We loved how easy this bag was to pack. The simple rectangular design and firmer sidewalls make the pack open like a box of donuts, so you can stack, fold, or cram your clothes and gear quickly and easily inside. There are a few small pockets on the outside to ensure valuables like your passport and even a table are easy to access, as well as a couple of inner pockets to keep your keys secure and ensure your favorite pair of socks don't get lost. Otherwise, not a lot of organizational features, so this pack was best for shorter, lighter, and simpler travels. The Osprey Porter 46 has a similar rigid structure to the bag, which we also liked, but it opens more like a strict panel loading backpack rather than like a suitcase/box of donuts.
This pack functions first and foremost as a panel loading travel pack, and will keep your dressy clothes nice during transit. But we also found that this bag satisfied our inner climber and our cultivated tendencies to stuff, not fold our gear into our bags. You can cram, jam and stuff belongings into the boxy bag, then use the inner compression straps to get it all under control, zip it up, and you come out looking like a business professional without having to compromise your efficient climber packing style.
The sleek design and smooth exterior made it easy to maneuver this bag in many environments--no wheels to get caught up on in a bustling airport.
It holds its shape well through an assortment of packing situations: if it is not full, all the way through being stuffed. The inner compression straps also help to keep things in place when the pack is not full. And it kept its shape when overstuffed, but we ran in to comfort issues carrying this bag when the capacity was maxed out.
Though the shoulder straps were not the most comfortable, we did find that they did not get in the way of opening the pack, which is a common issue with duffel bags (not in this review). The Gregory Compass 30, for example, was very comfortable at lighter pack weights, but it was one of the worst in the review for packing and accessibility largely due to those shoulder straps blocking the opening. Also, the Kelty Redwing 44 and the Mountain Hardwear Splitter 40 were very comfortable packs, but they both had compression straps that overlapped their panel access zippers, an accessibility annoyance.
Overall, we were astonished that everything from our standardized test load fit inside this bag, given it was one of the smallest in the review at only 30 liters capacity. The Covert really shines in the category of packing and accessibility.
The Covert is a very well made travel pack. It is made of very strong materials which resist abrasion, and its simplicity ensure there is little on the pack to fail. The outer pocket was strained by overstuffing, but not under normal packing volumes. The main zipper is big, smooth, and very strong. The zipper is also placed so it wraps around the pack just over the corner of the bag, so the tension of the bag's corners are less on the zipper (imagine, again, how a donut box closes). A very durable pack, overall. For a similarly sleek, very durable pack that functions much better as a backpack than the Covert, check out the Minaal Carry On 2.0.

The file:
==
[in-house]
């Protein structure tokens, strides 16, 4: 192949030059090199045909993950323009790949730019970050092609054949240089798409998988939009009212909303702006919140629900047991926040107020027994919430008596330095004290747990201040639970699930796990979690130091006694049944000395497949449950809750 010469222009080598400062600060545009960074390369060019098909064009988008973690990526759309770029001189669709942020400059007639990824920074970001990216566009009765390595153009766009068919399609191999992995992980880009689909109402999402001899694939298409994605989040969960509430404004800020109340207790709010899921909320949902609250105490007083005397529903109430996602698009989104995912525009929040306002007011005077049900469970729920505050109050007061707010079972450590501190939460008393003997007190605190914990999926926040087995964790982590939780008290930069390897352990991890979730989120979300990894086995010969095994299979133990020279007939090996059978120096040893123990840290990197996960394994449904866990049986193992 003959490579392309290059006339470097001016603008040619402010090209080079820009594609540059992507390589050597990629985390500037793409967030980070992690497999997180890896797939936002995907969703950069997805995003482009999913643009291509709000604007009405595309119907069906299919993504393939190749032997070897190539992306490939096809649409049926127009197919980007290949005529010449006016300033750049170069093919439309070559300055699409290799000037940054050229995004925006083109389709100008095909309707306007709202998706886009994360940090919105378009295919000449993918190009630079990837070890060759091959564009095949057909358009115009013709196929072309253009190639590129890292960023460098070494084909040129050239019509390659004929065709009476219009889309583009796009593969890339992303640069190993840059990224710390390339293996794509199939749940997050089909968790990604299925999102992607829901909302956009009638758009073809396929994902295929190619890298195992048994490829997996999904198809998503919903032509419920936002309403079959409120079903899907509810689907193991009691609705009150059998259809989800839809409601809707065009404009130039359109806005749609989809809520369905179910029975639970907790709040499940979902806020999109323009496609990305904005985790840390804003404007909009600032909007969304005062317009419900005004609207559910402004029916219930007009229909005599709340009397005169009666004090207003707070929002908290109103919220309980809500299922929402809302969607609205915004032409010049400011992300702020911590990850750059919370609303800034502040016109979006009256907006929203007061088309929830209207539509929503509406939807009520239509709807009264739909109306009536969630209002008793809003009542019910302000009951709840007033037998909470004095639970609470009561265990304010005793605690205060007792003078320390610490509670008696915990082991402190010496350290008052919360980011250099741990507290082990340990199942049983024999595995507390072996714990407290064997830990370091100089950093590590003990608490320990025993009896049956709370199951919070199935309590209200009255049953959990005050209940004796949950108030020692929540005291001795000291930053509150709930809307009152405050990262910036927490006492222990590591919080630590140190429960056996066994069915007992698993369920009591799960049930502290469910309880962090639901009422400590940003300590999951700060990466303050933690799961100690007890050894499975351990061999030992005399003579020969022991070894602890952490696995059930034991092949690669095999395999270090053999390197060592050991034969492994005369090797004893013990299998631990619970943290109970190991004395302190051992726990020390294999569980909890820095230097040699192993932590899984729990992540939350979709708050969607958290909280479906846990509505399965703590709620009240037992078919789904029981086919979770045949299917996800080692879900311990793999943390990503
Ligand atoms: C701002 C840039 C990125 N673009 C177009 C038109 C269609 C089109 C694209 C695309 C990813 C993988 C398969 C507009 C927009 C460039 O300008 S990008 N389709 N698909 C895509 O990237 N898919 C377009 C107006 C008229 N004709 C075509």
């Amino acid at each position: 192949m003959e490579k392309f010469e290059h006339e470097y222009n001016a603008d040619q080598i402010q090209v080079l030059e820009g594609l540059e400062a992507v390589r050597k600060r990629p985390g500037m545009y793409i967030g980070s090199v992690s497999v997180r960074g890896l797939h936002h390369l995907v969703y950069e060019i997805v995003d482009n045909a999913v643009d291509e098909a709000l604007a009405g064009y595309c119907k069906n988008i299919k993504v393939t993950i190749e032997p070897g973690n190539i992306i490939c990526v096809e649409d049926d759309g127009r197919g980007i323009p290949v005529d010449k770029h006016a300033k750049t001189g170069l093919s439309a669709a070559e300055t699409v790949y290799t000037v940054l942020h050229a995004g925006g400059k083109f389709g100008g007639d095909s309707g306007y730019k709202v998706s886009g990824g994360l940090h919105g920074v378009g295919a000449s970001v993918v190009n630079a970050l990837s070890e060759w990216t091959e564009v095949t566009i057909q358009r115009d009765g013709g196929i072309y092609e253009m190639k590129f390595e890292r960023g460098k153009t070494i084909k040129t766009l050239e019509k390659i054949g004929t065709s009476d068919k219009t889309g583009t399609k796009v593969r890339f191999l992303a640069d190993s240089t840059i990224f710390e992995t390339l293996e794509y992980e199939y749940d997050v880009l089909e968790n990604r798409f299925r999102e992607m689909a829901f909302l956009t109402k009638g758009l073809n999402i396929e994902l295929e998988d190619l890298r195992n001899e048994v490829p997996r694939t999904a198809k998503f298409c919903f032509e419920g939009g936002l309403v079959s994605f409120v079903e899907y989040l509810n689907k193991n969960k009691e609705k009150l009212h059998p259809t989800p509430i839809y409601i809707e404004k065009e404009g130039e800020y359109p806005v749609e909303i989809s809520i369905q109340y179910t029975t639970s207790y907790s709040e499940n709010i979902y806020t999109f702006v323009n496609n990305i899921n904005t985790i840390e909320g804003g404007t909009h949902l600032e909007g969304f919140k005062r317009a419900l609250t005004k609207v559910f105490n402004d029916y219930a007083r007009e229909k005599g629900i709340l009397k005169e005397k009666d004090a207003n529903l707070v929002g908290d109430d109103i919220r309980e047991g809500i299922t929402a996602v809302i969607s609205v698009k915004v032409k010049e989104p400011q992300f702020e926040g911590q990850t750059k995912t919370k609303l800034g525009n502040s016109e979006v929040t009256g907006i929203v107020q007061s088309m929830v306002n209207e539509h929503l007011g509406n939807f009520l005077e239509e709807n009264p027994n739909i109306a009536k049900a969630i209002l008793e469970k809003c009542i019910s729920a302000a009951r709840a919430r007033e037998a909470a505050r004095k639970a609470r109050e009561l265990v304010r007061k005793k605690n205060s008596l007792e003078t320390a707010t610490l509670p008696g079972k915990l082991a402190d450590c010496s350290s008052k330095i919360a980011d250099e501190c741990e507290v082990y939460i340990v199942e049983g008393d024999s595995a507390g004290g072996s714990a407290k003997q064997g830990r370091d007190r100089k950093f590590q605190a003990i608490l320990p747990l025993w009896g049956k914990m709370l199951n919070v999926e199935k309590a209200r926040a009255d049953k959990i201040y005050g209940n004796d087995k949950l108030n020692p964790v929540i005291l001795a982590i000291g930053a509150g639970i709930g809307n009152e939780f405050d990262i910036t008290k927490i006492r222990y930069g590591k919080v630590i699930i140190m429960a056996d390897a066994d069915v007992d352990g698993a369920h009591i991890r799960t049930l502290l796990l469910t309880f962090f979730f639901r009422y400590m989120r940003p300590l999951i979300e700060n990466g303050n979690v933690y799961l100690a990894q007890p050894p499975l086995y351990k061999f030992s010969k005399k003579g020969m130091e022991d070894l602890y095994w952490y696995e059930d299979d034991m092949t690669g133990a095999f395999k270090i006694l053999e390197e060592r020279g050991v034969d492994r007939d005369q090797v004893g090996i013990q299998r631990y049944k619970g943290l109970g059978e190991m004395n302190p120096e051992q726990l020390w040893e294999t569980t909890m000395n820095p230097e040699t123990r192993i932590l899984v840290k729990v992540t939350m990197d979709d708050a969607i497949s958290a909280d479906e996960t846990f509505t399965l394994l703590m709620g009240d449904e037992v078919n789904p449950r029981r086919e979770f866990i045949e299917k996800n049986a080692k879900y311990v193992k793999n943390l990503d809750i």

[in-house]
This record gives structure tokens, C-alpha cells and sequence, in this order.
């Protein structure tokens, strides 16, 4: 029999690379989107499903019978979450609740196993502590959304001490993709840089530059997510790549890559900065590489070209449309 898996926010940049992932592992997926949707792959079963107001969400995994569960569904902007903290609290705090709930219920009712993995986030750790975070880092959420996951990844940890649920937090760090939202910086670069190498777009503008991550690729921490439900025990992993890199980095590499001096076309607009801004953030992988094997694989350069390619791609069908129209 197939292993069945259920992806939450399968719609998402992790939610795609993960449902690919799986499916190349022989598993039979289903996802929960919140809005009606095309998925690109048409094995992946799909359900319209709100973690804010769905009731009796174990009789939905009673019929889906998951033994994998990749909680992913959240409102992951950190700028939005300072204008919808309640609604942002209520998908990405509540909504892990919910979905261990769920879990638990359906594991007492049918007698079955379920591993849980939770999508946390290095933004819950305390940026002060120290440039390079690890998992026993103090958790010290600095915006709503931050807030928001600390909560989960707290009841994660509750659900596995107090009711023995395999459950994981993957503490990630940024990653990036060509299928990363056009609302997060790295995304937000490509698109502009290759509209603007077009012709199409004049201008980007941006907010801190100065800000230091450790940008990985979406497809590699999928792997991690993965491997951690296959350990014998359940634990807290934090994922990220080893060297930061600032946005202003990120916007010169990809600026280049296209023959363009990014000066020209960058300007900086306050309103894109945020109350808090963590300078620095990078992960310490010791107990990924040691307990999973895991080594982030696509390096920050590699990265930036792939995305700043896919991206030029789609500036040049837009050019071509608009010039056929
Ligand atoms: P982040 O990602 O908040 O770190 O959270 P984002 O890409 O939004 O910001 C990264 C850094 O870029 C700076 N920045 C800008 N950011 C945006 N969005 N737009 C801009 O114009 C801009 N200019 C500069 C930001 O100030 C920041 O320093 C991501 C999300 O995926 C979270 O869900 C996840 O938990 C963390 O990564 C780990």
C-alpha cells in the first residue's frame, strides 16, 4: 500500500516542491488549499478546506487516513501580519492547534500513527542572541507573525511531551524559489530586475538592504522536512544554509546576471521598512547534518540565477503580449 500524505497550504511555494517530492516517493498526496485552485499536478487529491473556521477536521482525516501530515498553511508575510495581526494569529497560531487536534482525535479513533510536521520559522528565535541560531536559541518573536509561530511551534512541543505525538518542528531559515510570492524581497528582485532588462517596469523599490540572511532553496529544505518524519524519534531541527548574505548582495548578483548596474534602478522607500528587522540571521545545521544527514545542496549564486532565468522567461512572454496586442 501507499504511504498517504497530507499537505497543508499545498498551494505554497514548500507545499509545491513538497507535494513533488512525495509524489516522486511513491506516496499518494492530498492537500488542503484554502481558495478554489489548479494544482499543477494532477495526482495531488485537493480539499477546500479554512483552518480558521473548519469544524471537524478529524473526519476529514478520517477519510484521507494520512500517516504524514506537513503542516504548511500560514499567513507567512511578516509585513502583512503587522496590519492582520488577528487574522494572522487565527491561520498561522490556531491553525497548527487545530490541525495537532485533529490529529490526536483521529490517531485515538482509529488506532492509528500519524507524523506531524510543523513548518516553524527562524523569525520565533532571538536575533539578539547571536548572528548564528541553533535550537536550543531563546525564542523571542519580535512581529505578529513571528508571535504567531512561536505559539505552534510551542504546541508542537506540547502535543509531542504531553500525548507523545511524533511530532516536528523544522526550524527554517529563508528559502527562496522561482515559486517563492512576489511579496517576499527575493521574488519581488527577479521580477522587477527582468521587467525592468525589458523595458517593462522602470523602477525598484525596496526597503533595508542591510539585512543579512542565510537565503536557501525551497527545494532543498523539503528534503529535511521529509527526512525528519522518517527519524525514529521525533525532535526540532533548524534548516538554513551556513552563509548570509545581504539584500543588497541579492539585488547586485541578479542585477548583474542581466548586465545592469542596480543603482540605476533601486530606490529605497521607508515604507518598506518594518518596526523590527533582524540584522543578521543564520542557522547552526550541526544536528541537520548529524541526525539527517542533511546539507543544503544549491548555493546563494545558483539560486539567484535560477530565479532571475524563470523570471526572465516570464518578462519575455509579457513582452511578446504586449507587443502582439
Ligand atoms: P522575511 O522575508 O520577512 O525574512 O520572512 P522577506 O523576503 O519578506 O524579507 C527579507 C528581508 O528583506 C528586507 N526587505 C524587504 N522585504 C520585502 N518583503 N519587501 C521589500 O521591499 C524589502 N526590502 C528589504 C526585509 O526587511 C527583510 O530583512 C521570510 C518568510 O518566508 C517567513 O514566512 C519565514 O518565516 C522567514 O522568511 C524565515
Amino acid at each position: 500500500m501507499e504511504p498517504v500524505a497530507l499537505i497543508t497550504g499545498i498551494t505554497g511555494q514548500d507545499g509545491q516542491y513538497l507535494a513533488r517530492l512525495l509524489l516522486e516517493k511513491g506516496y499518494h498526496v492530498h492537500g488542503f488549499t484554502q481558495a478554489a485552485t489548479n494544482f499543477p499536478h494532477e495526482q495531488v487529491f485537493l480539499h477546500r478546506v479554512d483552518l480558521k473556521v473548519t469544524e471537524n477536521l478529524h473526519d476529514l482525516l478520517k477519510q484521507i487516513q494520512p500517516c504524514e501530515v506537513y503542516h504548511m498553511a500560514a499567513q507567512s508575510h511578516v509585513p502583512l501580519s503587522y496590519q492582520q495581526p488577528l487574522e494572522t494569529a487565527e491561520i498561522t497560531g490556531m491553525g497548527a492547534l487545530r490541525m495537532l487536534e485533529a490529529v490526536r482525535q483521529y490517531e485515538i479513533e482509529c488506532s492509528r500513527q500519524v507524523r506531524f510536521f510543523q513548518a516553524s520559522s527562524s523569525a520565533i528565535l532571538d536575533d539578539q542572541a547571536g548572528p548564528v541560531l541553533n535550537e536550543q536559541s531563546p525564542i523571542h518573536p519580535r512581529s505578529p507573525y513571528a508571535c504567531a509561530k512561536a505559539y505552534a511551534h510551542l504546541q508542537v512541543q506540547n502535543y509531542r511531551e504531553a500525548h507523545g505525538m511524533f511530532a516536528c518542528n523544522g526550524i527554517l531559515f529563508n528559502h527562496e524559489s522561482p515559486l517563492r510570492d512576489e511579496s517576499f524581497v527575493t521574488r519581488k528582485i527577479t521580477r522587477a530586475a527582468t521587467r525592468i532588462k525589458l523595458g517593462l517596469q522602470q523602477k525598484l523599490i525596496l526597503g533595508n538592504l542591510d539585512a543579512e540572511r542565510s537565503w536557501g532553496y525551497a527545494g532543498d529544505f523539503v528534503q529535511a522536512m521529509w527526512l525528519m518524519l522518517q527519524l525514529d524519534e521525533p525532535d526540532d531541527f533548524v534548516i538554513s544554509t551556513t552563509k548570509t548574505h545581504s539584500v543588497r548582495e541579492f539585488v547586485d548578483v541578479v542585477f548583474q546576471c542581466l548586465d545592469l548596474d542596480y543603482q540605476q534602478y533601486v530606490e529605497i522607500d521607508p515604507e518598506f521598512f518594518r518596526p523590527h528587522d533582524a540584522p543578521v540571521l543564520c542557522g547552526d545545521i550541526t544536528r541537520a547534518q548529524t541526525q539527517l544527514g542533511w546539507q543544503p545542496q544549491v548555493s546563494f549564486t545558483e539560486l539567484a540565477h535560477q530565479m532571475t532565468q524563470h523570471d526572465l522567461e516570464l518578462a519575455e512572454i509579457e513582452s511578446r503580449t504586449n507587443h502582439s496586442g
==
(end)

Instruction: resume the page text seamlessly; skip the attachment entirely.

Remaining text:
Weight & Capacity
The light weight of this bag helps make up for the lack of comfort when in backpack mode--it helps keep the overall weight down, so those thin shoulder straps don't dig in quite as badly. The Gregory Compass 30 is the only pack that was lighter in this review. Neither scored very highly overall, but they each have numerous excellent attributes, in very different ways, and if they fit your needs, they are great packs.
This pack is particularly good for business travel due to its classy and neat style, and for its firmer sidewalls: your folded clothing stays neat! This is also a pack that will stand up to a lot of use, and still look presentable for business trips after you've lugged it around on various adventures.
Keep in mind, however, that this pack is not legal carry on size, but if it is not full you can likely argue that it fits within the 9 x 14 x 22 inch restriction. For such a small bag, at only 30 liters capacity, it makes it difficult to recommend the Covert as a travel pack. Many travelers would likely want to avoid checking baggage if they only have 30 liters worth of luggage.
Keeping with the theme of Arc'teryx gear, this is a very speedy travel pack, matching the pricey Patagonia Headway MLC at $189, but for much less capacity. It is one of the most expensive packs in the review, up there with one pack that is almost twice its size, the Osprey Farpoint 55, which is actually two backpacks in one. The pack is very well made, however, and we are quite confident that if it suits your needs, it will thrive through many adventures.
The Covert was not a high scoring pack in this review, but there were many things we liked about it. The sleek look and muted tones don't make you stand out as an outdoorsy-type or an obvious tourist as much as the flashy and outdoor-specific Osprey packs. The Covert was very easy to pack, very light weight, sleek, and durable. If carrying comfort, carry on size, and oodles of features are not requisites in your travel pack needs, this is a pack that will keep you stoked for a long time.
— Lyra Pierotti